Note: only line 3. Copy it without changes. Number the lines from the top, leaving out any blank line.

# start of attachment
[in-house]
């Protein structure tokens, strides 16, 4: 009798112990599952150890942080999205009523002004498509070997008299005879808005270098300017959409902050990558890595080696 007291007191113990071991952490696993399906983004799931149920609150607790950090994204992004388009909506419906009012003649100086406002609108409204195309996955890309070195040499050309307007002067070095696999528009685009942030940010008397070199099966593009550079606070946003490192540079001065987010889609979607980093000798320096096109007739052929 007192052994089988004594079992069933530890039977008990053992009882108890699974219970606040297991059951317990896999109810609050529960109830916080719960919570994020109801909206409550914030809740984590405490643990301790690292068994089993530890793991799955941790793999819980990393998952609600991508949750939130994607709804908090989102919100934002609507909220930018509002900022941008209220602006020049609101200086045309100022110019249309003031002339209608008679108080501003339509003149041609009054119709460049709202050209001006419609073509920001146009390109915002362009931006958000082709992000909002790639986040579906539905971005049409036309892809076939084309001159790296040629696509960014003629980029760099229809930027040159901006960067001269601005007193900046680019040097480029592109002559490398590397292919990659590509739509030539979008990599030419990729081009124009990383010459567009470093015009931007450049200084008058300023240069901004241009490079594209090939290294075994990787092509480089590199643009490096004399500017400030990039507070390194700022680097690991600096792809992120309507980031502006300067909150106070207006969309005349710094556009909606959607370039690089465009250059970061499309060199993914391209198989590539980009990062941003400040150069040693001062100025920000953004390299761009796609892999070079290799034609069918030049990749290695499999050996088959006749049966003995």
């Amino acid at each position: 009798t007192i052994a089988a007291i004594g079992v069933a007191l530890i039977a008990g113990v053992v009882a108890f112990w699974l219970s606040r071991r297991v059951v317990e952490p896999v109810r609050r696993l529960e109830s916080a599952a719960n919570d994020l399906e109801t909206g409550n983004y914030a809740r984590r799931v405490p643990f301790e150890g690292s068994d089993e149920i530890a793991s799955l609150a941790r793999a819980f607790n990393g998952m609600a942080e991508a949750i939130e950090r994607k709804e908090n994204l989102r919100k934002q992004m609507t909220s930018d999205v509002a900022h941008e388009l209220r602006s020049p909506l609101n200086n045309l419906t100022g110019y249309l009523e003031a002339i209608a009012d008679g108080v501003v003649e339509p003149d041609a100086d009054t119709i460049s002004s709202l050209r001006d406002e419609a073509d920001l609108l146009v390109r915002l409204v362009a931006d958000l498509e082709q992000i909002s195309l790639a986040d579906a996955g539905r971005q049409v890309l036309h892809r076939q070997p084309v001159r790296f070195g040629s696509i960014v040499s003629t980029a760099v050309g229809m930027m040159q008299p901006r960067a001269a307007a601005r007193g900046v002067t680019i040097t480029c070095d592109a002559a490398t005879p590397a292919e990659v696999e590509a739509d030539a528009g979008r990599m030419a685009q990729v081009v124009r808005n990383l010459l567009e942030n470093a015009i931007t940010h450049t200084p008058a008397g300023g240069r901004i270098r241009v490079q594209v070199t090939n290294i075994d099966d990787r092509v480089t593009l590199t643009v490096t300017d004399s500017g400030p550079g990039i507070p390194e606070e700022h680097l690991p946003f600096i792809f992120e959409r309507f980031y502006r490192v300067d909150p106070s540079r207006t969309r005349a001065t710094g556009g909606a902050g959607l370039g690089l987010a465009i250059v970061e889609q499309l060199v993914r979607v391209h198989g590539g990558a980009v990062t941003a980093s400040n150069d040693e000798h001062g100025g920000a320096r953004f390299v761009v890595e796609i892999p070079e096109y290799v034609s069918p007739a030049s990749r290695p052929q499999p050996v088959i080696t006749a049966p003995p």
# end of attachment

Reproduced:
């Amino acid at each position: 009798t007192i052994a089988a007291i004594g079992v069933a007191l530890i039977a008990g113990v053992v009882a108890f112990w699974l219970s606040r071991r297991v059951v317990e952490p896999v109810r609050r696993l529960e109830s916080a599952a719960n919570d994020l399906e109801t909206g409550n983004y914030a809740r984590r799931v405490p643990f301790e150890g690292s068994d089993e149920i530890a793991s799955l609150a941790r793999a819980f607790n990393g998952m609600a942080e991508a949750i939130e950090r994607k709804e908090n994204l989102r919100k934002q992004m609507t909220s930018d999205v509002a900022h941008e388009l209220r602006s020049p909506l609101n200086n045309l419906t100022g110019y249309l009523e003031a002339i209608a009012d008679g108080v501003v003649e339509p003149d041609a100086d009054t119709i460049s002004s709202l050209r001006d406002e419609a073509d920001l609108l146009v390109r915002l409204v362009a931006d958000l498509e082709q992000i909002s195309l790639a986040d579906a996955g539905r971005q049409v890309l036309h892809r076939q070997p084309v001159r790296f070195g040629s696509i960014v040499s003629t980029a760099v050309g229809m930027m040159q008299p901006r960067a001269a307007a601005r007193g900046v002067t680019i040097t480029c070095d592109a002559a490398t005879p590397a292919e990659v696999e590509a739509d030539a528009g979008r990599m030419a685009q990729v081009v124009r808005n990383l010459l567009e942030n470093a015009i931007t940010h450049t200084p008058a008397g300023g240069r901004i270098r241009v490079q594209v070199t090939n290294i075994d099966d990787r092509v480089t593009l590199t643009v490096t300017d004399s500017g400030p550079g990039i507070p390194e606070e700022h680097l690991p946003f600096i792809f992120e959409r309507f980031y502006r490192v300067d909150p106070s540079r207006t969309r005349a001065t710094g556009g909606a902050g959607l370039g690089l987010a465009i250059v970061e889609q499309l060199v993914r979607v391209h198989g590539g990558a980009v990062t941003a980093s400040n150069d040693e000798h001062g100025g920000a320096r953004f390299v761009v890595e796609i892999p070079e096109y290799v034609s069918p007739a030049s990749r290695p052929q499999p050996v088959i080696t006749a049966p003995p």